Green Screen Theology
Filming on a green screen
I’ve always been a big fan a sci-fi films. One of the coolest things I remember seeing as a kid was how they did all of the special effects for Star Wars. All of the models and stop-motion animation was fascinating! Now, of course, they can do just about anything with a green screen and computers. Green screens allow producers to switch out the background behind the actors and place them in completely different surroundings – anywhere they want.
When we study the Bible, we can have a tendency to switch the background and replace it with our own culture and world-view. Doing this, however, can drastically change the message intended by the writer. Paul’s letter to the Romans, and particularly chapter 7, is a classic example of how we can do this. Many scholars and contemporary preachers view Romans purely as a theological treatise – a systematic unpacking of Paul’s understanding of the gospel. Romans is, of course, a magnificent exposition of the glorious gospel of grace, but it is not only that. It is an introductory letter, written by an apostle to a church struggling with Jewish-Gentile relations whom Paul hoped would help him further his apostolic mission to the Gentiles in Spain.
Paul the Apostle
It is important to remember, that while Paul was a brilliant teacher, he was first and foremost an apostle (1:1). His letter to the Romans must be understood in the context of his active apostolic mission. P.J. Smyth tells us that “apostles are gifted to open up new territory to the gospel”. As an apostle, Paul makes his purpose in writing to the Romans plain when he says, “I hope to visit you while passing through and to have you assist me on my journey [to Spain]” (15:24). The assistance he was referring to would surely have been financial.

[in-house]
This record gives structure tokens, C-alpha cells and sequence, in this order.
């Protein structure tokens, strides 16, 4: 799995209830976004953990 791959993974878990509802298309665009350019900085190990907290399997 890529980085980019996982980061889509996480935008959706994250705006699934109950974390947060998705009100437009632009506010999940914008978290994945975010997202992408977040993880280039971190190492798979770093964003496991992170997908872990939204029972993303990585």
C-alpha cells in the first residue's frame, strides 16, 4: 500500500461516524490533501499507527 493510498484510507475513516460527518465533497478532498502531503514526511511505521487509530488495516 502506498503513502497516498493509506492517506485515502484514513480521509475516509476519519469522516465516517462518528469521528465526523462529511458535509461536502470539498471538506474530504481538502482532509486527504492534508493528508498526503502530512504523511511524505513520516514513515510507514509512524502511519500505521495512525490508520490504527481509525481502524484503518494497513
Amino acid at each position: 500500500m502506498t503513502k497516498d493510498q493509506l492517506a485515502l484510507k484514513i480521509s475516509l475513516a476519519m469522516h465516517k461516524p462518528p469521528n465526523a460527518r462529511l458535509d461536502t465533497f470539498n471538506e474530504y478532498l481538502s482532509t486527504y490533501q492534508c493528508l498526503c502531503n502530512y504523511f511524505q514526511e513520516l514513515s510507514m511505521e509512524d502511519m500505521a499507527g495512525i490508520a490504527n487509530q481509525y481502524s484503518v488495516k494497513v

Resolving Racial Tensions
In order to partner with the church in Rome and have their support on his way to Spain, Paul needed to bring solidarity to this somewhat fractured Jewish-Gentile community. I would go as far as to argue that Paul’s whole treatment of the gospel to the Romans is tailored to challenge this disunity by addressing the Jew’s pride in their religious heritage (who had the Law of God, the Covenants, the Glory, the Temple, Adoption as Sons and the Promises (9:4) while at the same time encouraging the Gentile’s to grateful for what they were receiving through the Jews (as branches that were being grafted into the root (11:17-18). From his opening comments in 1:16 this issue permeates Paul’s entire letter to the church in Rome.
How difficult would it have been for a Jewish believer to hear that the Law was no longer the way to God? (2:29, 3:21, 3:28, 4:13, 5:1, 5:20). What kind of questions would they have had? Would they object? Would they support Paul in his mission?
You see, understanding the tensions of the real backdrop of Romans sets Chapter 7 in a very different light. As an apostle on a mission to the Gentiles in Spain, why did Paul include this chapter addressed ‘to the brothers who know the Law’ (7:1)? If we really take time to consider the answer to this question, then wondering whether the ‘Man of Romans 7’ is a believer or not may begin to become a moot point.
Next week we’ll continue by looking at how understanding Paul’s style of writing can further help us come to a right interpretation of this difficult yet essential portion of Scripture.